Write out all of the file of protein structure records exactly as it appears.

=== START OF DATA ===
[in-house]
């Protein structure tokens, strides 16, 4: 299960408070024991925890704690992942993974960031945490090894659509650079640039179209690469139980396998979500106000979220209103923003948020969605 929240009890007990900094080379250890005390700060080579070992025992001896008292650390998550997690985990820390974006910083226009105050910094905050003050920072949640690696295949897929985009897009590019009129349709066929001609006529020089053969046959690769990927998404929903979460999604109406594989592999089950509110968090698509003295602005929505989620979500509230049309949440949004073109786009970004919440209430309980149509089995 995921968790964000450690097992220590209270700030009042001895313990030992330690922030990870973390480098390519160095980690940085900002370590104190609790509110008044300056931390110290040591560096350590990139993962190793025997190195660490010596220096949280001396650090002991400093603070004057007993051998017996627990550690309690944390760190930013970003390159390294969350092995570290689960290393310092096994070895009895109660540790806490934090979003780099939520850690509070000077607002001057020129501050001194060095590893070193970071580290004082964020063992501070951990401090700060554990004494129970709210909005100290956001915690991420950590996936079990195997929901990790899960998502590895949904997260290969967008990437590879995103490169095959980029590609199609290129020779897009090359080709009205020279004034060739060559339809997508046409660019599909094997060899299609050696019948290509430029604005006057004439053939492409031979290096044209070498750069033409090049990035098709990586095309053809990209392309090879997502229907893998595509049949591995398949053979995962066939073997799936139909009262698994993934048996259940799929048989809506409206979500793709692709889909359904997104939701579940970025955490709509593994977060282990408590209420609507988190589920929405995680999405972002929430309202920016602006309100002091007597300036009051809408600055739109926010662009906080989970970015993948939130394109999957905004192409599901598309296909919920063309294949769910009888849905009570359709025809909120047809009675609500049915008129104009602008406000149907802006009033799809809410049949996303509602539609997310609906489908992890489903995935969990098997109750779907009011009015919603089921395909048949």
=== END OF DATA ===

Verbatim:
[in-house]
């Protein structure tokens, strides 16, 4: 299960408070024991925890704690992942993974960031945490090894659509650079640039179209690469139980396998979500106000979220209103923003948020969605 929240009890007990900094080379250890005390700060080579070992025992001896008292650390998550997690985990820390974006910083226009105050910094905050003050920072949640690696295949897929985009897009590019009129349709066929001609006529020089053969046959690769990927998404929903979460999604109406594989592999089950509110968090698509003295602005929505989620979500509230049309949440949004073109786009970004919440209430309980149509089995 995921968790964000450690097992220590209270700030009042001895313990030992330690922030990870973390480098390519160095980690940085900002370590104190609790509110008044300056931390110290040591560096350590990139993962190793025997190195660490010596220096949280001396650090002991400093603070004057007993051998017996627990550690309690944390760190930013970003390159390294969350092995570290689960290393310092096994070895009895109660540790806490934090979003780099939520850690509070000077607002001057020129501050001194060095590893070193970071580290004082964020063992501070951990401090700060554990004494129970709210909005100290956001915690991420950590996936079990195997929901990790899960998502590895949904997260290969967008990437590879995103490169095959980029590609199609290129020779897009090359080709009205020279004034060739060559339809997508046409660019599909094997060899299609050696019948290509430029604005006057004439053939492409031979290096044209070498750069033409090049990035098709990586095309053809990209392309090879997502229907893998595509049949591995398949053979995962066939073997799936139909009262698994993934048996259940799929048989809506409206979500793709692709889909359904997104939701579940970025955490709509593994977060282990408590209420609507988190589920929405995680999405972002929430309202920016602006309100002091007597300036009051809408600055739109926010662009906080989970970015993948939130394109999957905004192409599901598309296909919920063309294949769910009888849905009570359709025809909120047809009675609500049915008129104009602008406000149907802006009033799809809410049949996303509602539609997310609906489908992890489903995935969990098997109750779907009011009015919603089921395909048949």